Sarabjit Singh waits for freedom
BY A CORRESPONDENT
31 August 2005: Sarabjit Singh, the Indian sentenced to death in Pakistan had two visitors yesterday, both from the India High Commission. The consular officials spoke to Sarabjit Singh for a while, where he explained the situation under which he found himself in Pakistan, was arrested, tried and sentenced to death.
Sarabjit Singh is called Manjit Singh in Pakistan. He was arrested by the Pakistan army in 1990. Sarabjit was accused as an Indian spy and was charged with plotting the 1989 bomb blasts in Lahore and Multan. He was tried by several successive courts, and was awarded death penalty. Sarabjit Singh’s trial in Pakistan has been based on a confessional statement which the Pakistani authorities claim he gave during the course of the investigation. However, Sarabjit said during the trial in court that he was a farmer on the Indian side of the border and strayed into Pakistan while he was drunk.
However, rejecting Sarabjit Singh's lawyer's arguments, the Pakistan Supreme Court upheld the death penalty awarded to him. Now, the fate of Sarabjit Singh lies in the hands of Pakistan president Pervez Musharraf, who alone has the authority to pardon him.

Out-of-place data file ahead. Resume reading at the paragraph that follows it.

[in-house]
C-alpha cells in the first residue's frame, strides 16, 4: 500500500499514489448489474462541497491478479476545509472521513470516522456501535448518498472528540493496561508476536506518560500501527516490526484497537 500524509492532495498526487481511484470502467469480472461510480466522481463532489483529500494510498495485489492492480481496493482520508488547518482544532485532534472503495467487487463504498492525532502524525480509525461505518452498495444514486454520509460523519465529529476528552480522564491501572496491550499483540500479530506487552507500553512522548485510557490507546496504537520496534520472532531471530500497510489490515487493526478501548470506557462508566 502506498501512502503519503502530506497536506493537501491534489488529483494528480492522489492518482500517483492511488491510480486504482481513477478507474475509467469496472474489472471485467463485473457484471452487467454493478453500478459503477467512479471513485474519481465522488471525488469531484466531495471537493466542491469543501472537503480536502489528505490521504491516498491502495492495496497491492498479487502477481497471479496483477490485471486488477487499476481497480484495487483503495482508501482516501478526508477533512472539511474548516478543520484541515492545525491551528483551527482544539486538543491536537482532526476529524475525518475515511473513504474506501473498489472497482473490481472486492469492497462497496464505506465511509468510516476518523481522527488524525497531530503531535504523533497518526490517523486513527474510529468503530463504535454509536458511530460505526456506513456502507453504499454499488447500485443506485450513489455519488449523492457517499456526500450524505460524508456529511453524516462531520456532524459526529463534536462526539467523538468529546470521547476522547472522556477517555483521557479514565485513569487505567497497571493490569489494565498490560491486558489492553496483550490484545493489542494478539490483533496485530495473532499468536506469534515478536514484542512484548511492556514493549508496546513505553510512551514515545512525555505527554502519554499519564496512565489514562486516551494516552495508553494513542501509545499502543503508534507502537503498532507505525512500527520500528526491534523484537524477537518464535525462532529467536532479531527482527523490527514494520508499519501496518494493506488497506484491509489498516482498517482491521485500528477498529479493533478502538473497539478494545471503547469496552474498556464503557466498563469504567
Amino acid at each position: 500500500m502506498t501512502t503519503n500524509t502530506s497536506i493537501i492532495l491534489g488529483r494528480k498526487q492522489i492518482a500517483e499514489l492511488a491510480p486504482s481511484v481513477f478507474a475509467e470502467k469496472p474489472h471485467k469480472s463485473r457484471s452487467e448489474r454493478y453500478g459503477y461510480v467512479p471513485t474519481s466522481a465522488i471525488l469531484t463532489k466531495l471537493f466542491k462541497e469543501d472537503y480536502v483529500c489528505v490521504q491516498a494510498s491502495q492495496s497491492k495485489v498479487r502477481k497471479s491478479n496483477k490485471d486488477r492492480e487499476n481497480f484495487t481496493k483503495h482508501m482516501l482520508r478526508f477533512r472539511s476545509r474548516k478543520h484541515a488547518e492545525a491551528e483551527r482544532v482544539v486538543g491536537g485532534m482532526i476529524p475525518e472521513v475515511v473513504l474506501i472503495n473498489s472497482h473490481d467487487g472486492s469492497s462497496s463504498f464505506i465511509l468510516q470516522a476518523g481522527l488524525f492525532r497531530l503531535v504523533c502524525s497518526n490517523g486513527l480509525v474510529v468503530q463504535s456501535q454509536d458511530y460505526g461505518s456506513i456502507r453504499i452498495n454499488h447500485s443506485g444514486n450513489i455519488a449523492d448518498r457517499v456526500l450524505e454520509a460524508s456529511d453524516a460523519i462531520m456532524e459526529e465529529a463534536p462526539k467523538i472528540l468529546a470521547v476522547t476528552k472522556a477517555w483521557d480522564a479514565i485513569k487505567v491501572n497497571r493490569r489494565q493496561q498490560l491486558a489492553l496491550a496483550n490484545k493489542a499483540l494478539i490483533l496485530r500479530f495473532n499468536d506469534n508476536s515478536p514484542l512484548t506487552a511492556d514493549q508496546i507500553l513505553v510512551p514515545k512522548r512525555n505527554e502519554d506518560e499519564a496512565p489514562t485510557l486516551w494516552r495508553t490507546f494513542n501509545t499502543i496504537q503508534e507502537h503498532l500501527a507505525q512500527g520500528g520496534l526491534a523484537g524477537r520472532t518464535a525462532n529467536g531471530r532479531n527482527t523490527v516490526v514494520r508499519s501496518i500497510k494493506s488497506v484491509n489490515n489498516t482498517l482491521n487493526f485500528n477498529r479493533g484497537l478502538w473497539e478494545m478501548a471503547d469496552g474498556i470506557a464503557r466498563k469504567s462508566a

Meanwhile, on the Indian side, Sarabjit's wife and children have threatened to commit suicide if Sarabjit Singh was hanged in Pakistan. They insist that Sarabjit Singh is an innocent farmer and has no connection whatsoever with the Indian intelligence agencies. The helpless family has been running from pillar to post, to bring him back to India, but to no avail.
However, Sarabjit Singh was granted consular access recently, following which the Indian High commission officials met him in a high security prison near Lahore. An Indian official told the media that Sarabjit Singh has conveyed a message to his family, but declined to spell out what it was.
Student and neighbors from Sarabjit Singh's village in India have also pleaded with the Pakistani authorities in candle-light marches to free the condemned prisoner. So far, neither Indian prime minister Manmohan Singh nor Pakistani President Pervez Musharraf has spoken in public about the fate of the prisoner.
However, on 30th August 2005, India and Pakistan agreed to release some civilian prisoners from across the border, who have unknowingly strayed across. This agreement does not include Sarabjit Singh, who is on death row.
BY A CORRESPONDENT